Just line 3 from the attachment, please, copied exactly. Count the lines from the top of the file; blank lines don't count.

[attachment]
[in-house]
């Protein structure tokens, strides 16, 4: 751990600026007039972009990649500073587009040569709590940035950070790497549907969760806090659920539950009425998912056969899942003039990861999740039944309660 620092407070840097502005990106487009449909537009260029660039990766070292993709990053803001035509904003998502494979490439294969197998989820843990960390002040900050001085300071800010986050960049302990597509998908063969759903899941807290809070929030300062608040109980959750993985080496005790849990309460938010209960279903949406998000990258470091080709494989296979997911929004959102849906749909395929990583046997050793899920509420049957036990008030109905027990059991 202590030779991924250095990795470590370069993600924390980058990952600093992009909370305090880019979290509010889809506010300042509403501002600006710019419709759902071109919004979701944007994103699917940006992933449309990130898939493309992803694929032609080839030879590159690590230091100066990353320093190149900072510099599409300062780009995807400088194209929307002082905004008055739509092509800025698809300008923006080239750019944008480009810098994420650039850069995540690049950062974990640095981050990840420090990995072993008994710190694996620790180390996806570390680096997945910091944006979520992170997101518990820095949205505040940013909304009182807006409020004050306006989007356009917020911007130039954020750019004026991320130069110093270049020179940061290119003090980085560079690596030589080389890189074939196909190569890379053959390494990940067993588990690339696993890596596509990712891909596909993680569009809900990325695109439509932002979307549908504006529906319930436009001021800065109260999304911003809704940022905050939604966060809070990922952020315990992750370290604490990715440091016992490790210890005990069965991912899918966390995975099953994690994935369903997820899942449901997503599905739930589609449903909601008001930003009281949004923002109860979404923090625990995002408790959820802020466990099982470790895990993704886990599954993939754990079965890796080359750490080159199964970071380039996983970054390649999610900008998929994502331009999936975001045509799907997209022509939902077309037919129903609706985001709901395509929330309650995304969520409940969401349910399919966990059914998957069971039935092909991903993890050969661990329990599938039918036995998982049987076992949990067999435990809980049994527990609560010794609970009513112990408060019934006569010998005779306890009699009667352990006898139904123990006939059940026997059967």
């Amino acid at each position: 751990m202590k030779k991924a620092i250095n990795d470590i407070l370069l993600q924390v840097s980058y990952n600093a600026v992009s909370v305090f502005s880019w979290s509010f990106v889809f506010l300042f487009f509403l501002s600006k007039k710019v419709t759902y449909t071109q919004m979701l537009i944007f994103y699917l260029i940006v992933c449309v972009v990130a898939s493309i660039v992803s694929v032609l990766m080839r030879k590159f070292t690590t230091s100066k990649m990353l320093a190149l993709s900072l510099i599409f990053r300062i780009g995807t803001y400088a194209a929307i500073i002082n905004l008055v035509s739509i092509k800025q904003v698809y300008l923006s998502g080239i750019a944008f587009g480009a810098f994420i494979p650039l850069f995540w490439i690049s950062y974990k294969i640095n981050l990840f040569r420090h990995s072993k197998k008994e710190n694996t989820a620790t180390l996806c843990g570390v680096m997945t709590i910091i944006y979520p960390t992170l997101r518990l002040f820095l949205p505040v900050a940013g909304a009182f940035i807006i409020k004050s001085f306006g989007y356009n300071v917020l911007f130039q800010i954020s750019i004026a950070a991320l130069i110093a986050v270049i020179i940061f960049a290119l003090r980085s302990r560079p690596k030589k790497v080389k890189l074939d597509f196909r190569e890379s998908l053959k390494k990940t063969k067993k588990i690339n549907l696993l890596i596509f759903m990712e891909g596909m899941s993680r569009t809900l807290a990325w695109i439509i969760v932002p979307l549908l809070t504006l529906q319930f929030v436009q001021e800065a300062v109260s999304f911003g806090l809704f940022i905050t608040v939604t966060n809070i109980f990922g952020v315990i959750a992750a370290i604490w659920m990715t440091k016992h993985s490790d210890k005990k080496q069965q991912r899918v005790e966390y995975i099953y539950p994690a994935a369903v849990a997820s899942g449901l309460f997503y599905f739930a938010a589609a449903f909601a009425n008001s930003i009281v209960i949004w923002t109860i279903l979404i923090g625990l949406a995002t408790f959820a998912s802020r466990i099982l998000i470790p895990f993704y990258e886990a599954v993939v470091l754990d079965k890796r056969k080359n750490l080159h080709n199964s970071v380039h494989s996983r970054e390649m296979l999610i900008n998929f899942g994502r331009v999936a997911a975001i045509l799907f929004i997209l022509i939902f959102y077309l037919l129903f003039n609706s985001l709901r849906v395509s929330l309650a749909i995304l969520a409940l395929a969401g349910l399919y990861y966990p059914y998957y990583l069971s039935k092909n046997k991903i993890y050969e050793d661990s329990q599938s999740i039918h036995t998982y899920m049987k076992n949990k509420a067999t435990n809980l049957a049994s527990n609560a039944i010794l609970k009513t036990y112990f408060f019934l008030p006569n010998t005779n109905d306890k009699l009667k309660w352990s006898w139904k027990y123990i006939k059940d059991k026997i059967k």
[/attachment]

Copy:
């Amino acid at each position: 751990m202590k030779k991924a620092i250095n990795d470590i407070l370069l993600q924390v840097s980058y990952n600093a600026v992009s909370v305090f502005s880019w979290s509010f990106v889809f506010l300042f487009f509403l501002s600006k007039k710019v419709t759902y449909t071109q919004m979701l537009i944007f994103y699917l260029i940006v992933c449309v972009v990130a898939s493309i660039v992803s694929v032609l990766m080839r030879k590159f070292t690590t230091s100066k990649m990353l320093a190149l993709s900072l510099i599409f990053r300062i780009g995807t803001y400088a194209a929307i500073i002082n905004l008055v035509s739509i092509k800025q904003v698809y300008l923006s998502g080239i750019a944008f587009g480009a810098f994420i494979p650039l850069f995540w490439i690049s950062y974990k294969i640095n981050l990840f040569r420090h990995s072993k197998k008994e710190n694996t989820a620790t180390l996806c843990g570390v680096m997945t709590i910091i944006y979520p960390t992170l997101r518990l002040f820095l949205p505040v900050a940013g909304a009182f940035i807006i409020k004050s001085f306006g989007y356009n300071v917020l911007f130039q800010i954020s750019i004026a950070a991320l130069i110093a986050v270049i020179i940061f960049a290119l003090r980085s302990r560079p690596k030589k790497v080389k890189l074939d597509f196909r190569e890379s998908l053959k390494k990940t063969k067993k588990i690339n549907l696993l890596i596509f759903m990712e891909g596909m899941s993680r569009t809900l807290a990325w695109i439509i969760v932002p979307l549908l809070t504006l529906q319930f929030v436009q001021e800065a300062v109260s999304f911003g806090l809704f940022i905050t608040v939604t966060n809070i109980f990922g952020v315990i959750a992750a370290i604490w659920m990715t440091k016992h993985s490790d210890k005990k080496q069965q991912r899918v005790e966390y995975i099953y539950p994690a994935a369903v849990a997820s899942g449901l309460f997503y599905f739930a938010a589609a449903f909601a009425n008001s930003i009281v209960i949004w923002t109860i279903l979404i923090g625990l949406a995002t408790f959820a998912s802020r466990i099982l998000i470790p895990f993704y990258e886990a599954v993939v470091l754990d079965k890796r056969k080359n750490l080159h080709n199964s970071v380039h494989s996983r970054e390649m296979l999610i900008n998929f899942g994502r331009v999936a997911a975001i045509l799907f929004i997209l022509i939902f959102y077309l037919l129903f003039n609706s985001l709901r849906v395509s929330l309650a749909i995304l969520a409940l395929a969401g349910l399919y990861y966990p059914y998957y990583l069971s039935k092909n046997k991903i993890y050969e050793d661990s329990q599938s999740i039918h036995t998982y899920m049987k076992n949990k509420a067999t435990n809980l049957a049994s527990n609560a039944i010794l609970k009513t036990y112990f408060f019934l008030p006569n010998t005779n109905d306890k009699l009667k309660w352990s006898w139904k027990y123990i006939k059940d059991k026997i059967k």